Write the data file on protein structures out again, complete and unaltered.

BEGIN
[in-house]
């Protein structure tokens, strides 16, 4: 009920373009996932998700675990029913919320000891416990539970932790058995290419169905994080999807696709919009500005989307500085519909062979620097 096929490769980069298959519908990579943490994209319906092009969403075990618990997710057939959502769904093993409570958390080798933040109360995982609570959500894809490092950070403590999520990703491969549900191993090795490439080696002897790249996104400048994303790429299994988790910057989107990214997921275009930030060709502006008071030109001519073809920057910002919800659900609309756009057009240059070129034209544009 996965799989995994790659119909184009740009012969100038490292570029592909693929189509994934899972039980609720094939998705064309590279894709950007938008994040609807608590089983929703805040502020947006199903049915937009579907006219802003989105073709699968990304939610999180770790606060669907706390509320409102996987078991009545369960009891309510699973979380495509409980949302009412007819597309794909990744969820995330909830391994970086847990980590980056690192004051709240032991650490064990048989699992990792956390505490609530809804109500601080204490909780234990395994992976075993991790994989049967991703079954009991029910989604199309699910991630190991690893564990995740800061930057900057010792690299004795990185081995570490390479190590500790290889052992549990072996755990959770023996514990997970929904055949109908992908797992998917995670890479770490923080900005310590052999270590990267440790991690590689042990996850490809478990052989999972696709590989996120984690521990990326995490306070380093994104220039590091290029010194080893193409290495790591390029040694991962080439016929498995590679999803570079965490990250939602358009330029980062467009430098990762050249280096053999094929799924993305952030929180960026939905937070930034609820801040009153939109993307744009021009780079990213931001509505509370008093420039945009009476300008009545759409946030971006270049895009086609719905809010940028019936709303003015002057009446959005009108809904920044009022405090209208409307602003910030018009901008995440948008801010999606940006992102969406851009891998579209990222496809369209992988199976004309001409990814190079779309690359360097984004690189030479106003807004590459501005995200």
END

[in-house]
């Protein structure tokens, strides 16, 4: 009920373009996932998700675990029913919320000891416990539970932790058995290419169905994080999807696709919009500005989307500085519909062979620097 096929490769980069298959519908990579943490994209319906092009969403075990618990997710057939959502769904093993409570958390080798933040109360995982609570959500894809490092950070403590999520990703491969549900191993090795490439080696002897790249996104400048994303790429299994988790910057989107990214997921275009930030060709502006008071030109001519073809920057910002919800659900609309756009057009240059070129034209544009 996965799989995994790659119909184009740009012969100038490292570029592909693929189509994934899972039980609720094939998705064309590279894709950007938008994040609807608590089983929703805040502020947006199903049915937009579907006219802003989105073709699968990304939610999180770790606060669907706390509320409102996987078991009545369960009891309510699973979380495509409980949302009412007819597309794909990744969820995330909830391994970086847990980590980056690192004051709240032991650490064990048989699992990792956390505490609530809804109500601080204490909780234990395994992976075993991790994989049967991703079954009991029910989604199309699910991630190991690893564990995740800061930057900057010792690299004795990185081995570490390479190590500790290889052992549990072996755990959770023996514990997970929904055949109908992908797992998917995670890479770490923080900005310590052999270590990267440790991690590689042990996850490809478990052989999972696709590989996120984690521990990326995490306070380093994104220039590091290029010194080893193409290495790591390029040694991962080439016929498995590679999803570079965490990250939602358009330029980062467009430098990762050249280096053999094929799924993305952030929180960026939905937070930034609820801040009153939109993307744009021009780079990213931001509505509370008093420039945009009476300008009545759409946030971006270049895009086609719905809010940028019936709303003015002057009446959005009108809904920044009022405090209208409307602003910030018009901008995440948008801010999606940006992102969406851009891998579209990222496809369209992988199976004309001409990814190079779309690359360097984004690189030479106003807004590459501005995200």